The Microsoft Access 2013 Security Technical Implementation Guide (STIG) is published as a tool to improve the security of Department of Defense (DoD) information systems. Comments or proposed revisions to this document should be sent via e-mail to the following address: [email protected]
Disabling of user name and password syntax from being used in URLs must be enforced.
The Uniform Resource Locator (URL) standard allows user authentication to be included in URL strings in the form http://username:[email protected] A malicious user might use this URL syntax to create a hyperlink that appears to open a legitimate website but actually opens a deceptive (spoofed) website. For example, the URL http://[email protected] appears to open http://www.wingtiptoys.com but actually opens http://example.com. To protect users from such attacks, Internet Explorer usually blocks any URLs using this syntax.
This functionality can be controlled separately for instances of Internet Explorer spawned by Office applications (for example, if a user clicks a link in an Office document or selects a menu option that loads a website). If user names and passwords in URLs are allowed, users could be diverted to dangerous Web pages, which could pose a security risk.System AdministratorInformation Assurance Officer
Enabling IE Bind to Object functionality must be present.
Internet Explorer performs a number of safety checks before initializing an ActiveX control. It will not initialize a control if the kill bit for the control is set in the registry, or if the security settings for the zone in which the control is located do not allow it to be initialized.
This functionality can be controlled separately for instances of Internet Explorer spawned by Office applications (for example, if a user clicks a link in an Office document or selects a menu option that loads a web page). A security risk could occur if potentially dangerous controls are allowed to load.System AdministratorInformation Assurance Officer
Saved from URL mark to assure Internet zone processing must be enforced.
Typically, when Internet Explorer loads a web page from a Universal Naming Convention (UNC) share that contains a Mark of the Web (MOTW) comment, indicating the page was saved from a site on the Internet, Internet Explorer runs the page in the Internet security zone instead of the less restrictive Local Intranet security zone. This functionality can be controlled separately for instances of Internet Explorer spawned by Office applications (for example, if a user clicks a link in an Office document or selects a menu option that loads a web page). If Internet Explorer does not evaluate the page for a MOTW, potentially dangerous code could be allowed to run.System AdministratorInformation Assurance Officer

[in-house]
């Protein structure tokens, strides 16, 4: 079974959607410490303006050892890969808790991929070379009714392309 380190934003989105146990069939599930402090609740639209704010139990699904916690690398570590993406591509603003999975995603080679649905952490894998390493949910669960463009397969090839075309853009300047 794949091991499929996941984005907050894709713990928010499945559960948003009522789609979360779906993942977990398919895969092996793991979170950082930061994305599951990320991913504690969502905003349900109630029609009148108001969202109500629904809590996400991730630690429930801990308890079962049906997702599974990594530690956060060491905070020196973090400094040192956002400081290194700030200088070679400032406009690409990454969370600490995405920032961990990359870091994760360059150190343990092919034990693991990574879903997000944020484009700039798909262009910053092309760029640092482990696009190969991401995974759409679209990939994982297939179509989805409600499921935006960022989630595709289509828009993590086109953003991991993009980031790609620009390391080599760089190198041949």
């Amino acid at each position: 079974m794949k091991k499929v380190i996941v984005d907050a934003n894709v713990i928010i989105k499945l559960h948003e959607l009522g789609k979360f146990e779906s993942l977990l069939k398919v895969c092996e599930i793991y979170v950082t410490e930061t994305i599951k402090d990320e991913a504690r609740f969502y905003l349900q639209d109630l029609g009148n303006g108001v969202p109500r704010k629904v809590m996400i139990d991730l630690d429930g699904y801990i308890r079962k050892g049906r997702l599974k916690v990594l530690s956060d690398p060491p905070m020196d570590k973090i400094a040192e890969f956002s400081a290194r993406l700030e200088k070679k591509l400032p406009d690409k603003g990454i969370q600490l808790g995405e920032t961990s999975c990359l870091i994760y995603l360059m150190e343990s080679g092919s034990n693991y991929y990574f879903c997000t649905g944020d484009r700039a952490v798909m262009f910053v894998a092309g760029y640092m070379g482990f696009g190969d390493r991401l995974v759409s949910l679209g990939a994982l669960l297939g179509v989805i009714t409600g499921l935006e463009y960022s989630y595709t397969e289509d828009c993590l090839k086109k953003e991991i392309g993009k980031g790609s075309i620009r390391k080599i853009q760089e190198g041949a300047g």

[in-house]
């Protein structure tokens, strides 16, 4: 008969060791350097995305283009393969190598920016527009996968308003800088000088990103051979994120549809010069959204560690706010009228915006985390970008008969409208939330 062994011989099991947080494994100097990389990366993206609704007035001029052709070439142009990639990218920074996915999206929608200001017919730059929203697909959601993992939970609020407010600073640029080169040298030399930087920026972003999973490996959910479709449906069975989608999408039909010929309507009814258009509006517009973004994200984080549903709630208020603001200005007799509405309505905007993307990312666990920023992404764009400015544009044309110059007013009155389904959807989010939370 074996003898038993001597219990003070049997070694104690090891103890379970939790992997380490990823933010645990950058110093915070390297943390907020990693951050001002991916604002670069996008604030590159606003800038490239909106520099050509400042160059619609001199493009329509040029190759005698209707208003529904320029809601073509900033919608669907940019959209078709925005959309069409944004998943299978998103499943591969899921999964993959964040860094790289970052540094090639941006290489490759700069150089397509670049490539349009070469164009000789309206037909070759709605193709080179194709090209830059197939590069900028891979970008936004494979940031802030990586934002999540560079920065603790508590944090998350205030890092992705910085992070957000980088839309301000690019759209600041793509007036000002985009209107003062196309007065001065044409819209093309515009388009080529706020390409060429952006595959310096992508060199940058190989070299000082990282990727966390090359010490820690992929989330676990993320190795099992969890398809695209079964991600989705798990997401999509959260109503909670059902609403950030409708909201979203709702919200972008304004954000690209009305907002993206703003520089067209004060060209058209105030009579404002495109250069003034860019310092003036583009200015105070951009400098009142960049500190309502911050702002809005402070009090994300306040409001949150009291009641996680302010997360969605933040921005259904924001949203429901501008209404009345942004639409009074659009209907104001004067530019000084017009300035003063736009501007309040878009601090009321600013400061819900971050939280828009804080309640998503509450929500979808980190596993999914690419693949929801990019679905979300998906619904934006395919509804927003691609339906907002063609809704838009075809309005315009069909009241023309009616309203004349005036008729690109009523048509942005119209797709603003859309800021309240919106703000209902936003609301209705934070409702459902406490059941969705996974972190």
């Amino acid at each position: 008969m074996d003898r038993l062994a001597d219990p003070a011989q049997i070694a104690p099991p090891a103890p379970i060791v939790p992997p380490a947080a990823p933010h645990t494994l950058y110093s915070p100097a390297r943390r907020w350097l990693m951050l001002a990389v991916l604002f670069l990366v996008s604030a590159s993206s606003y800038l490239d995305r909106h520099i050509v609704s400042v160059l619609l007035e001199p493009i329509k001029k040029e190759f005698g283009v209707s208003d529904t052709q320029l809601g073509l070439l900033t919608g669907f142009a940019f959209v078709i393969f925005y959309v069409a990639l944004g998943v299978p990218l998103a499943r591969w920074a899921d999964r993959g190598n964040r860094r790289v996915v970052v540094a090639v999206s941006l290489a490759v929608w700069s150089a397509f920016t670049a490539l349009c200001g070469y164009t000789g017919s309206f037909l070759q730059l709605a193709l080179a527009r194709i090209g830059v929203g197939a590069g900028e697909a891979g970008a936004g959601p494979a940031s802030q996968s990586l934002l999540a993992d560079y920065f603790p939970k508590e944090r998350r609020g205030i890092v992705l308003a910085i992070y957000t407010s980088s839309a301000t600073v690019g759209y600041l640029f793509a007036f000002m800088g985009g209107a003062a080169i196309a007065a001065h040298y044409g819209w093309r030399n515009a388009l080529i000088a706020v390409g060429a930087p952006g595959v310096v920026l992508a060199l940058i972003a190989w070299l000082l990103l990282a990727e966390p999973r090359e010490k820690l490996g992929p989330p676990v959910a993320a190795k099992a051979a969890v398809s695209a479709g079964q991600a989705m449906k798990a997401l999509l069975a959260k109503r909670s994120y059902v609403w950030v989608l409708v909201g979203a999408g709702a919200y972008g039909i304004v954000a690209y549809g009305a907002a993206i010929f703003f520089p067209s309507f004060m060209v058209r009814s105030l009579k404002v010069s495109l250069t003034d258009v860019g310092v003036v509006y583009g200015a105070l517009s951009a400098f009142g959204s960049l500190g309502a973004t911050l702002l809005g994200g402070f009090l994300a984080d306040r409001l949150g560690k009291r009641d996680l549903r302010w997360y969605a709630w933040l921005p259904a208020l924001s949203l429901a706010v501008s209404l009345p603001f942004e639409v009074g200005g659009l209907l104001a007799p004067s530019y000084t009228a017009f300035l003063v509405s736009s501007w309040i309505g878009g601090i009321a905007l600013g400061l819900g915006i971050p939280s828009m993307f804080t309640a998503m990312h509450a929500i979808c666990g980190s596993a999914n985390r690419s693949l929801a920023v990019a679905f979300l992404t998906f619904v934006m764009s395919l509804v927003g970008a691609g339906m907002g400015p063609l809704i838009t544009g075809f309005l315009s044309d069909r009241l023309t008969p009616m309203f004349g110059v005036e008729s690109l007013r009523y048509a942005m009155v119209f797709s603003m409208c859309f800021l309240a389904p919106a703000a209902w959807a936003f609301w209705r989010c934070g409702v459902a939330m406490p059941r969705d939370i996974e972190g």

Navigation to URLs embedded in Office products must be blocked.
To protect users from attacks, Internet Explorer usually does not attempt to load malformed URLs. This functionality can be controlled separately for instances of Internet Explorer spawned by Office applications (for example, if a user clicks a link in an Office document or selects a menu option that loads a web page). If Internet Explorer attempts to load a malformed URL, a security risk could occur.System AdministratorInformation Assurance Officer
Links that invoke instances of Internet Explorer from within an Office product must be blocked.
The Pop-up Blocker feature in Internet Explorer can be used to block most unwanted pop-up and pop-under windows from appearing. This functionality can be controlled separately for instances of Internet Explorer spawned by Office applications (for example, if a user clicks a link in an Office document or selects a menu option that loads a web page). If the Pop-up Blocker is disabled, disruptive and potentially dangerous pop-up windows could load and present a security risk.System AdministratorInformation Assurance Officer
Trust Bar Notifications for unsigned application add-ins must be blocked.
If an application is configured to require all add-ins be signed by a trusted publisher, any unsigned add-ins the application loads will be disabled and the application will display the Trust Bar at the top of the active window. The Trust Bar contains a message informing users about the unsigned add-in. If the Trust Bar were to be allowed while add-ins are required to be signed by a trusted publisher, the user would have the ability to make the determination to allow an unsigned add-in, which increases the risk of allowing malicious code to run on the user's computer and on the network.System AdministratorInformation Assurance OfficerECSC-1
Trust access for VBA must be disallowed.
VSTO projects require access to the Visual Basic for Applications project system in Excel, PowerPoint, and Word, even though the projects do not use Visual Basic for Applications. Design-time support of controls in both Visual Basic and C# projects depends on the Visual Basic for Applications project system in Word and Excel. By default, Excel, Word, and PowerPoint do not allow automation clients to have programmatic access to VBA projects. Users can enable this by selecting the Trust access to the VBA project object model in the Macro Settings section of the Trust Center. However, doing so allows macros in any documents the user opens to access the core Visual Basic objects, methods, and properties, which represents a potential security hazard.System AdministratorInformation Assurance Officer
The Save commands default file format must be configured.
When users create new database files, Access saves them in the new Access format. Users can change this functionality by clicking the Office button, clicking "Access Options", and then selecting a file format from the default file format list.